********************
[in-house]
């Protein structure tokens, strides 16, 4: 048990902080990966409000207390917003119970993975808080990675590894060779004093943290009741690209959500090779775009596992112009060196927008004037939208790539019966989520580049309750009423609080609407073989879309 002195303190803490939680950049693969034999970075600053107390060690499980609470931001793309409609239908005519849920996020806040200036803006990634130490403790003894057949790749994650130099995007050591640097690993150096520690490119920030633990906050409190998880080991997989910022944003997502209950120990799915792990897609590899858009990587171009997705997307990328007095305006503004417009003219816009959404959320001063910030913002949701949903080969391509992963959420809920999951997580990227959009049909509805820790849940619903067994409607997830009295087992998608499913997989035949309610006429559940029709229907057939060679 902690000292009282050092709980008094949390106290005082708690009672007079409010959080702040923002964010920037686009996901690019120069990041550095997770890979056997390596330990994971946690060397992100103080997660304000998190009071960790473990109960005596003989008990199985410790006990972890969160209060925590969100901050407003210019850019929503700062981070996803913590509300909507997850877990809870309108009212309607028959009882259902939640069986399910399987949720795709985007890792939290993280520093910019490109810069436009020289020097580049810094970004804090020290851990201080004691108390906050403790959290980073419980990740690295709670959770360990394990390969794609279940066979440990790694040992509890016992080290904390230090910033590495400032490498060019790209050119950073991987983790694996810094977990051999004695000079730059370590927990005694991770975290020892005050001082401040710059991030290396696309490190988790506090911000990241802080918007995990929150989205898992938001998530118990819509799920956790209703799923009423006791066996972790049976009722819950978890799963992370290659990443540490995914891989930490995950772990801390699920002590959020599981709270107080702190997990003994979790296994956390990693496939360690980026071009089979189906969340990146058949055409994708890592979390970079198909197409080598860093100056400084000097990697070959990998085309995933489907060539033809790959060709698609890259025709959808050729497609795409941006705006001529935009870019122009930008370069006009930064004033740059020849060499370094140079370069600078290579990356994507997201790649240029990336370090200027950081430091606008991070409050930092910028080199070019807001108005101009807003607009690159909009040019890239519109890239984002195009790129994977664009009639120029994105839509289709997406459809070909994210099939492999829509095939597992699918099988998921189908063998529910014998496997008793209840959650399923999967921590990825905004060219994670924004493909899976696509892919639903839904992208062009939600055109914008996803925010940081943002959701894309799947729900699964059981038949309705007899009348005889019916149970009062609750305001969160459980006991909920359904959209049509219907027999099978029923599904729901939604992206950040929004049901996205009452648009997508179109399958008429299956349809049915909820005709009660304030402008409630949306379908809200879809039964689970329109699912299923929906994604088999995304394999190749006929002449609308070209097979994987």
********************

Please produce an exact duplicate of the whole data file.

[in-house]
């Protein structure tokens, strides 16, 4: 048990902080990966409000207390917003119970993975808080990675590894060779004093943290009741690209959500090779775009596992112009060196927008004037939208790539019966989520580049309750009423609080609407073989879309 002195303190803490939680950049693969034999970075600053107390060690499980609470931001793309409609239908005519849920996020806040200036803006990634130490403790003894057949790749994650130099995007050591640097690993150096520690490119920030633990906050409190998880080991997989910022944003997502209950120990799915792990897609590899858009990587171009997705997307990328007095305006503004417009003219816009959404959320001063910030913002949701949903080969391509992963959420809920999951997580990227959009049909509805820790849940619903067994409607997830009295087992998608499913997989035949309610006429559940029709229907057939060679 902690000292009282050092709980008094949390106290005082708690009672007079409010959080702040923002964010920037686009996901690019120069990041550095997770890979056997390596330990994971946690060397992100103080997660304000998190009071960790473990109960005596003989008990199985410790006990972890969160209060925590969100901050407003210019850019929503700062981070996803913590509300909507997850877990809870309108009212309607028959009882259902939640069986399910399987949720795709985007890792939290993280520093910019490109810069436009020289020097580049810094970004804090020290851990201080004691108390906050403790959290980073419980990740690295709670959770360990394990390969794609279940066979440990790694040992509890016992080290904390230090910033590495400032490498060019790209050119950073991987983790694996810094977990051999004695000079730059370590927990005694991770975290020892005050001082401040710059991030290396696309490190988790506090911000990241802080918007995990929150989205898992938001998530118990819509799920956790209703799923009423006791066996972790049976009722819950978890799963992370290659990443540490995914891989930490995950772990801390699920002590959020599981709270107080702190997990003994979790296994956390990693496939360690980026071009089979189906969340990146058949055409994708890592979390970079198909197409080598860093100056400084000097990697070959990998085309995933489907060539033809790959060709698609890259025709959808050729497609795409941006705006001529935009870019122009930008370069006009930064004033740059020849060499370094140079370069600078290579990356994507997201790649240029990336370090200027950081430091606008991070409050930092910028080199070019807001108005101009807003607009690159909009040019890239519109890239984002195009790129994977664009009639120029994105839509289709997406459809070909994210099939492999829509095939597992699918099988998921189908063998529910014998496997008793209840959650399923999967921590990825905004060219994670924004493909899976696509892919639903839904992208062009939600055109914008996803925010940081943002959701894309799947729900699964059981038949309705007899009348005889019916149970009062609750305001969160459980006991909920359904959209049509219907027999099978029923599904729901939604992206950040929004049901996205009452648009997508179109399958008429299956349809049915909820005709009660304030402008409630949306379908809200879809039964689970329109699912299923929906994604088999995304394999190749006929002449609308070209097979994987």